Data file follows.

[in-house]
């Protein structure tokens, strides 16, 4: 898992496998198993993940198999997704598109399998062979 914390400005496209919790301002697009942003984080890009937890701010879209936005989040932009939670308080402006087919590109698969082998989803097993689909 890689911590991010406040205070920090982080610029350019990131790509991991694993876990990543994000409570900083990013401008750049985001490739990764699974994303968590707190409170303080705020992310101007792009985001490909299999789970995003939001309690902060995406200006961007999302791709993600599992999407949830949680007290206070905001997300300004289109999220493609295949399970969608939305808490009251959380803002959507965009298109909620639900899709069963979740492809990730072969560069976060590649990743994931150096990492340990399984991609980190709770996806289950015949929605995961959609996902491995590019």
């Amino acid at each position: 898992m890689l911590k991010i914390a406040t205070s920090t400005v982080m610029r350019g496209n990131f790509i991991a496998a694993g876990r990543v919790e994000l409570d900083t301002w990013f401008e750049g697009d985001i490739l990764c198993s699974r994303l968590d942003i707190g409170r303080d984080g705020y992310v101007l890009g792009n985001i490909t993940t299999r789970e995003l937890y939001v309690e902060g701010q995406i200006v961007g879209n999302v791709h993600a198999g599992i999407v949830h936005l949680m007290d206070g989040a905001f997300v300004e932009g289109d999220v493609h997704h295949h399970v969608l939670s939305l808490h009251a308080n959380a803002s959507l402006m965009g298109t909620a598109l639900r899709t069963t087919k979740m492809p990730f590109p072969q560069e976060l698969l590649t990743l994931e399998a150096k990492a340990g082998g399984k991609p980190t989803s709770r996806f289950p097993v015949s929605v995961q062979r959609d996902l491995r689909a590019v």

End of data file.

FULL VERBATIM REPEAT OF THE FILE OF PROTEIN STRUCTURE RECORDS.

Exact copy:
[in-house]
């Protein structure tokens, strides 16, 4: 898992496998198993993940198999997704598109399998062979 914390400005496209919790301002697009942003984080890009937890701010879209936005989040932009939670308080402006087919590109698969082998989803097993689909 890689911590991010406040205070920090982080610029350019990131790509991991694993876990990543994000409570900083990013401008750049985001490739990764699974994303968590707190409170303080705020992310101007792009985001490909299999789970995003939001309690902060995406200006961007999302791709993600599992999407949830949680007290206070905001997300300004289109999220493609295949399970969608939305808490009251959380803002959507965009298109909620639900899709069963979740492809990730072969560069976060590649990743994931150096990492340990399984991609980190709770996806289950015949929605995961959609996902491995590019």
């Amino acid at each position: 898992m890689l911590k991010i914390a406040t205070s920090t400005v982080m610029r350019g496209n990131f790509i991991a496998a694993g876990r990543v919790e994000l409570d900083t301002w990013f401008e750049g697009d985001i490739l990764c198993s699974r994303l968590d942003i707190g409170r303080d984080g705020y992310v101007l890009g792009n985001i490909t993940t299999r789970e995003l937890y939001v309690e902060g701010q995406i200006v961007g879209n999302v791709h993600a198999g599992i999407v949830h936005l949680m007290d206070g989040a905001f997300v300004e932009g289109d999220v493609h997704h295949h399970v969608l939670s939305l808490h009251a308080n959380a803002s959507l402006m965009g298109t909620a598109l639900r899709t069963t087919k979740m492809p990730f590109p072969q560069e976060l698969l590649t990743l994931e399998a150096k990492a340990g082998g399984k991609p980190t989803s709770r996806f289950p097993v015949s929605v995961q062979r959609d996902l491995r689909a590019v």